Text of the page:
Lenders have already gotten the message. For those that are still in business, approving a mortgage or HELOC has gotten much tighter, even for creditworthy customers. This is a good thing! Maybe we'll go back to the days when lenders actually REQUIRED your monthly payment to be less than 28% of your income.

Don't lump all ARM owners into the same basket. While there was a big problem with products such as Option ARMS, there were also a lot of legitimate ARMS issued over the past years.

I'm currently in the 4th year of a 5-year ARM. We *never* expected to stay in this house for 5 years so we opted for the 3/4 % lower interest rate. Well, things change and we're still here. Thing is, my rate is tied to the LIBOR and the LBOR rate is now lower than my current rate. I've checked with my mortgage lender and if the reset was to happen today my payment would actually *go down* by about 1/8 % point. There's no certainty that this will continue but I've already got things in motion to refinance if the LIBOR starts to drastically rise.

While rules of thumb are nifty, I don't think they're helpful if your goal is to accumulate wealth (vs buy the most expensive house you can).

We determined how much we were willing to spend on a house based on how much we could spend each month after meeting our other goals (i.e. 401k, IRA) that would still leave us with plenty of discretionary income.

Salary ratios or expense ratios had nothing to do with it. Those ratios are designed to separate you from your money. Who wants to spend a full third of their income on housing???

I think you should finance as little as possible for your personal residence. It is NOT an investment. A house always costs you money every month with taxes, utilities and maintenance regardless of whether it's appreciating. Once you have paid off your mortgage the only way your personal residence could be considered an investment is if you earn more in appreciation than taxes, utilities and maintenance. Even then the return is probably not great.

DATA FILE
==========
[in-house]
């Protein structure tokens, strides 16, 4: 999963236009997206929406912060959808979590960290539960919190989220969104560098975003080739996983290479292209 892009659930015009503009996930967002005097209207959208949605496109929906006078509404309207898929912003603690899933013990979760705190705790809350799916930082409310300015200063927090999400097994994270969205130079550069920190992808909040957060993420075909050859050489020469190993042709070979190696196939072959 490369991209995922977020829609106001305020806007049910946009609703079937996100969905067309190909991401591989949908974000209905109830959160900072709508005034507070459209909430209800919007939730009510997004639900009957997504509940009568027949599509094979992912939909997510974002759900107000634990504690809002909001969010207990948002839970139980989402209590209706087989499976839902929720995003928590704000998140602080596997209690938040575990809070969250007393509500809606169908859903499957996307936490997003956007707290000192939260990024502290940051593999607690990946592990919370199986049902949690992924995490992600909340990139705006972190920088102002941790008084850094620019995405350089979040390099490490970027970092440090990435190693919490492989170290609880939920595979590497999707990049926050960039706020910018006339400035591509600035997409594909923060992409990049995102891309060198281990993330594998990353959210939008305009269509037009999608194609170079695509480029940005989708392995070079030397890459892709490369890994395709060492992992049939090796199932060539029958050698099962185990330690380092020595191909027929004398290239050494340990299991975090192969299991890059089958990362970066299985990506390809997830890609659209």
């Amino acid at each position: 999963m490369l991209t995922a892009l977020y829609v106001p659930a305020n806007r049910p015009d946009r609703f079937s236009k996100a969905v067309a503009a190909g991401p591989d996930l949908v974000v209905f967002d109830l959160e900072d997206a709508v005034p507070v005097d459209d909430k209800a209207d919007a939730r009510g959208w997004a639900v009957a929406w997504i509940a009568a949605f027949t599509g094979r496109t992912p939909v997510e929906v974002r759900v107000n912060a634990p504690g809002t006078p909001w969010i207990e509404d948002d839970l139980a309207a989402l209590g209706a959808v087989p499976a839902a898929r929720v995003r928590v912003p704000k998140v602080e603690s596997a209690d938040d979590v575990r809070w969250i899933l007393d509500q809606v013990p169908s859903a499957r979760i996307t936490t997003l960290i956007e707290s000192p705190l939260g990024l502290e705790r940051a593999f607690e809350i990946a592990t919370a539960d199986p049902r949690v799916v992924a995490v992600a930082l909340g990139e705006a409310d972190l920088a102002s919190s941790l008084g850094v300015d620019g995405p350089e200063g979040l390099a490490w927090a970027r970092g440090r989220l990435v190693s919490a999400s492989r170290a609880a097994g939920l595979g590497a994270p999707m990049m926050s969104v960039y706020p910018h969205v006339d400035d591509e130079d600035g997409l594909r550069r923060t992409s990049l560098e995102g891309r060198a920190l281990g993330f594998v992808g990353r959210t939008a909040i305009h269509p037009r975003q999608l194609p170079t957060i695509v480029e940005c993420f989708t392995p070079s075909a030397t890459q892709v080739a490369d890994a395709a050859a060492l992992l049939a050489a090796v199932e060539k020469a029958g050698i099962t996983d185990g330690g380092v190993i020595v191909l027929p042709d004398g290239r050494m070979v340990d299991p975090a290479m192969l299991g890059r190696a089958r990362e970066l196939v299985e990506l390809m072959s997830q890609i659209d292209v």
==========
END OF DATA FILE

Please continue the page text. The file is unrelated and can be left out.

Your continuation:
When I went house shopping about 18 months ago, I had lenders telling me I could afford a $200k+ house. I don't know how they come up with those numbers, but I laughed at them. I crunched my numbers, decided I wanted a house payment less than I'd been paying in rent (I had a pretty high rent) and ended up buying for about $135k (fixed, of course). Haven't regretted getting a smaller house for more than a few seconds here and there when I think a 2nd living area would be really nice for entertaining. (And it would be, but that's for later.) My budget isn't stretched, I don't sweat it when they screw up my escrow and my payment fluctuates a hundred or two a month, like some of my friends.

It is especially good advice to know what YOU can afford to buy. Do not let the mortgage broker or real estate agent tell you how much to borrow. They will not be making the payment!

Tracee F - I'd sure like to know where one can buy a house for that amount. :) Good for you! I can't get a one-bedroom shack in a crappy area for less than $200K where I live. (Although, yes, I live in almost paradise) But it's still very discouraging since moving somewhere cheaper would not be realistic right now. Here's hoping prices drop considerably more in the next year or so!

My mortgage was 3x income at a 36% dti ratio. It was cheaper than rent including taxes and I paid it off in 12 years. Many people do make the mistake of only considering initial payments and ignoring the interest rate. These people shouldn't buy.